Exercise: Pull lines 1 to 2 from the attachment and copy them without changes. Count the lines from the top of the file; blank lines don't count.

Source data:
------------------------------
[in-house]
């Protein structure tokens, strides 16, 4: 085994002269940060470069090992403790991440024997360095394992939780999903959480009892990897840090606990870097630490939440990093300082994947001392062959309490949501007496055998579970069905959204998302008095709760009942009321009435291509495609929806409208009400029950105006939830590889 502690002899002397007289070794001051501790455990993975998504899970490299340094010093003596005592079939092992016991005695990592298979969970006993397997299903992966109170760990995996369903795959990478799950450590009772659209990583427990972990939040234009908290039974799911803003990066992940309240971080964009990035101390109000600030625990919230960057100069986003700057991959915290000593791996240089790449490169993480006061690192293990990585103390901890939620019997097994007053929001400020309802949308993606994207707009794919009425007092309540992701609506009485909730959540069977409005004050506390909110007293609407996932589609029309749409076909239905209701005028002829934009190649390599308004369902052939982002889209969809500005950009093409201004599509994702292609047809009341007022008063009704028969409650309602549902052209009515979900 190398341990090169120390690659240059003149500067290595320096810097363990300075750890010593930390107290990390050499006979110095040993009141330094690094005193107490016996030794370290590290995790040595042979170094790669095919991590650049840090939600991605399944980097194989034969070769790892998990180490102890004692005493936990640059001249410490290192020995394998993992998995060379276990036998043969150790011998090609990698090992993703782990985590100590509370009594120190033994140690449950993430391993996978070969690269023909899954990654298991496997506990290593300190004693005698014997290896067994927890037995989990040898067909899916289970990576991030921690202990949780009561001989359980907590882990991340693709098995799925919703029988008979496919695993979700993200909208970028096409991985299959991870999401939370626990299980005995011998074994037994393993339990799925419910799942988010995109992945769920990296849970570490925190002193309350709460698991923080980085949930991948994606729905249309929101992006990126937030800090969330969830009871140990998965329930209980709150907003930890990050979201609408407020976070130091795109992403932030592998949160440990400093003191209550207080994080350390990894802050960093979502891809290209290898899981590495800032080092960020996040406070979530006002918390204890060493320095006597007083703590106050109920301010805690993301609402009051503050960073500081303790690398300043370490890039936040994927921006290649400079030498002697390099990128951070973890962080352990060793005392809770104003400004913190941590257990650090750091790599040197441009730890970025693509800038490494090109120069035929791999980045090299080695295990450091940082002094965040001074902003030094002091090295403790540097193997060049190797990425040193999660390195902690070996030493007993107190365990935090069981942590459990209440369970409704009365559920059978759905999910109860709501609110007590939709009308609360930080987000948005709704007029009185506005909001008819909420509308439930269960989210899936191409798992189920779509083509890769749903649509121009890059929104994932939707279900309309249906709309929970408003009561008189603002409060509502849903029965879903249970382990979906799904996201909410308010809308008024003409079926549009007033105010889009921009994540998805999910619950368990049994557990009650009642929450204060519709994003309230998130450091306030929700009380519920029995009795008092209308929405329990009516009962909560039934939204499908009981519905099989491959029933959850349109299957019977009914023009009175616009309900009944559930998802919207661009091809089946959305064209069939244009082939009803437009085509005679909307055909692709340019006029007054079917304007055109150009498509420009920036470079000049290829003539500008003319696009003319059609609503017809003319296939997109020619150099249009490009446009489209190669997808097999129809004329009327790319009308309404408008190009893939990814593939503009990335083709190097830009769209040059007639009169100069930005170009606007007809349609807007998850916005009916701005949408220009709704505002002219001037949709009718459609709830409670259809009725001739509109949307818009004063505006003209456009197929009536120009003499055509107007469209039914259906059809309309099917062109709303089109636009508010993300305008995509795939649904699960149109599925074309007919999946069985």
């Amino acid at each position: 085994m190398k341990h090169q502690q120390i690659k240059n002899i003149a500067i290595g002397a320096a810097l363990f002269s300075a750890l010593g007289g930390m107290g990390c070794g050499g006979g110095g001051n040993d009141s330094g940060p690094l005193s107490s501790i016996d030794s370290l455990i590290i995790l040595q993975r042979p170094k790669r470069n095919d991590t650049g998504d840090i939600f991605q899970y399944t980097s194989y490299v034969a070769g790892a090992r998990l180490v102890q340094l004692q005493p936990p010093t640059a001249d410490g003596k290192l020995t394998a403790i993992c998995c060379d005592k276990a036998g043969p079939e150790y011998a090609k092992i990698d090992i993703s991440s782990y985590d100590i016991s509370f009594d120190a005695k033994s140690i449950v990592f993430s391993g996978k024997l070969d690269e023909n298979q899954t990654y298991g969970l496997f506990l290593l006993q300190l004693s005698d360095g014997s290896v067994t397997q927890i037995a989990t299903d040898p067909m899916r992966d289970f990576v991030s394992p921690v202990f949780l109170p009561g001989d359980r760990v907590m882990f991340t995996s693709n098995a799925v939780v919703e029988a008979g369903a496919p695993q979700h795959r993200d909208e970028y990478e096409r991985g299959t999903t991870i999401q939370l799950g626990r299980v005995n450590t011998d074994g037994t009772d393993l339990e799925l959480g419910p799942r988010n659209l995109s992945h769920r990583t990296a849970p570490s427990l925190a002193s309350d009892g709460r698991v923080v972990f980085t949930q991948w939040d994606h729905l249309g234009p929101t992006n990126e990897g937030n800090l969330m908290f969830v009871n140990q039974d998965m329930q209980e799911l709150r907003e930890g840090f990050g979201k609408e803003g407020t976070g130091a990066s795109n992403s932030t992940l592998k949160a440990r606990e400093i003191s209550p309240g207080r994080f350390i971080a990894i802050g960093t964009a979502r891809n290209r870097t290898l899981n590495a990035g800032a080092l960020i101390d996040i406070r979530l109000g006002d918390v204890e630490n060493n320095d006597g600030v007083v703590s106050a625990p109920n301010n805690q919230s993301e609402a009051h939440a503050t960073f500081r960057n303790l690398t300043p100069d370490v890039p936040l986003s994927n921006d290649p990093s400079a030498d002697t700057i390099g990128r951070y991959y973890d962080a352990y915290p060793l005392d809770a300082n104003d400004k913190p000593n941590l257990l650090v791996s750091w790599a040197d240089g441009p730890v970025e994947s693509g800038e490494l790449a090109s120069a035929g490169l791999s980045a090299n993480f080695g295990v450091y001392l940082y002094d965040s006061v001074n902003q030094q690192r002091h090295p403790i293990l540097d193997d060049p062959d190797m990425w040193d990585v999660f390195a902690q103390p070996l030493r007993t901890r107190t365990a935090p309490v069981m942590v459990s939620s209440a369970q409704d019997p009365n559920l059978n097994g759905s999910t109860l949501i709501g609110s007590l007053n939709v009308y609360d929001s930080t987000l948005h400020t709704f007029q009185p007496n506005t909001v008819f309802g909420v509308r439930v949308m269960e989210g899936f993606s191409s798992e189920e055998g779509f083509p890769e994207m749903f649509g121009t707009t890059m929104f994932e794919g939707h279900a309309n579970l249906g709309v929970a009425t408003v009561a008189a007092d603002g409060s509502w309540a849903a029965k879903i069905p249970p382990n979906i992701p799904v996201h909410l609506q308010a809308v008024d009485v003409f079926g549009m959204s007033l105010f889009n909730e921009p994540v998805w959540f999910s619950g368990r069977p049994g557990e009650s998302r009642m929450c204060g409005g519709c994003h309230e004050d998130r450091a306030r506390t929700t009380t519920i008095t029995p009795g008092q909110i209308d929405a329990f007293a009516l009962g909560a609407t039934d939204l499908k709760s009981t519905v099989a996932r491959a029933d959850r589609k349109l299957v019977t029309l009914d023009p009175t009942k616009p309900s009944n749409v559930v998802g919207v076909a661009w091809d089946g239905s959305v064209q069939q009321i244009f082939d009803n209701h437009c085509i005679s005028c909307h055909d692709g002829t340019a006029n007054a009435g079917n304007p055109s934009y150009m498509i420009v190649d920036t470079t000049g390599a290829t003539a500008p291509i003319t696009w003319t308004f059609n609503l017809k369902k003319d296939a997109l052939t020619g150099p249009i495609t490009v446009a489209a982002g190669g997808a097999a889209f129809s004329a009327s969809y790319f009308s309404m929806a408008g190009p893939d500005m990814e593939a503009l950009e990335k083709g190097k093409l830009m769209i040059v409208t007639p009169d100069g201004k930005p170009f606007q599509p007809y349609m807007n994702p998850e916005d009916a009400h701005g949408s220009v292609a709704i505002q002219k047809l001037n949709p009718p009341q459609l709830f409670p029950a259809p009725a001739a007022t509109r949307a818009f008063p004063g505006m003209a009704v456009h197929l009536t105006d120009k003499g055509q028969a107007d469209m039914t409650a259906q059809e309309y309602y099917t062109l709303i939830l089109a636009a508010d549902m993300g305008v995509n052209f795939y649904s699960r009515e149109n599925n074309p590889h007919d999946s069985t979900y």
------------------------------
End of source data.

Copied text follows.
[in-house]
């Protein structure tokens, strides 16, 4: 085994002269940060470069090992403790991440024997360095394992939780999903959480009892990897840090606990870097630490939440990093300082994947001392062959309490949501007496055998579970069905959204998302008095709760009942009321009435291509495609929806409208009400029950105006939830590889 502690002899002397007289070794001051501790455990993975998504899970490299340094010093003596005592079939092992016991005695990592298979969970006993397997299903992966109170760990995996369903795959990478799950450590009772659209990583427990972990939040234009908290039974799911803003990066992940309240971080964009990035101390109000600030625990919230960057100069986003700057991959915290000593791996240089790449490169993480006061690192293990990585103390901890939620019997097994007053929001400020309802949308993606994207707009794919009425007092309540992701609506009485909730959540069977409005004050506390909110007293609407996932589609029309749409076909239905209701005028002829934009190649390599308004369902052939982002889209969809500005950009093409201004599509994702292609047809009341007022008063009704028969409650309602549902052209009515979900 190398341990090169120390690659240059003149500067290595320096810097363990300075750890010593930390107290990390050499006979110095040993009141330094690094005193107490016996030794370290590290995790040595042979170094790669095919991590650049840090939600991605399944980097194989034969070769790892998990180490102890004692005493936990640059001249410490290192020995394998993992998995060379276990036998043969150790011998090609990698090992993703782990985590100590509370009594120190033994140690449950993430391993996978070969690269023909899954990654298991496997506990290593300190004693005698014997290896067994927890037995989990040898067909899916289970990576991030921690202990949780009561001989359980907590882990991340693709098995799925919703029988008979496919695993979700993200909208970028096409991985299959991870999401939370626990299980005995011998074994037994393993339990799925419910799942988010995109992945769920990296849970570490925190002193309350709460698991923080980085949930991948994606729905249309929101992006990126937030800090969330969830009871140990998965329930209980709150907003930890990050979201609408407020976070130091795109992403932030592998949160440990400093003191209550207080994080350390990894802050960093979502891809290209290898899981590495800032080092960020996040406070979530006002918390204890060493320095006597007083703590106050109920301010805690993301609402009051503050960073500081303790690398300043370490890039936040994927921006290649400079030498002697390099990128951070973890962080352990060793005392809770104003400004913190941590257990650090750091790599040197441009730890970025693509800038490494090109120069035929791999980045090299080695295990450091940082002094965040001074902003030094002091090295403790540097193997060049190797990425040193999660390195902690070996030493007993107190365990935090069981942590459990209440369970409704009365559920059978759905999910109860709501609110007590939709009308609360930080987000948005709704007029009185506005909001008819909420509308439930269960989210899936191409798992189920779509083509890769749903649509121009890059929104994932939707279900309309249906709309929970408003009561008189603002409060509502849903029965879903249970382990979906799904996201909410308010809308008024003409079926549009007033105010889009921009994540998805999910619950368990049994557990009650009642929450204060519709994003309230998130450091306030929700009380519920029995009795008092209308929405329990009516009962909560039934939204499908009981519905099989491959029933959850349109299957019977009914023009009175616009309900009944559930998802919207661009091809089946959305064209069939244009082939009803437009085509005679909307055909692709340019006029007054079917304007055109150009498509420009920036470079000049290829003539500008003319696009003319059609609503017809003319296939997109020619150099249009490009446009489209190669997808097999129809004329009327790319009308309404408008190009893939990814593939503009990335083709190097830009769209040059007639009169100069930005170009606007007809349609807007998850916005009916701005949408220009709704505002002219001037949709009718459609709830409670259809009725001739509109949307818009004063505006003209456009197929009536120009003499055509107007469209039914259906059809309309099917062109709303089109636009508010993300305008995509795939649904699960149109599925074309007919999946069985």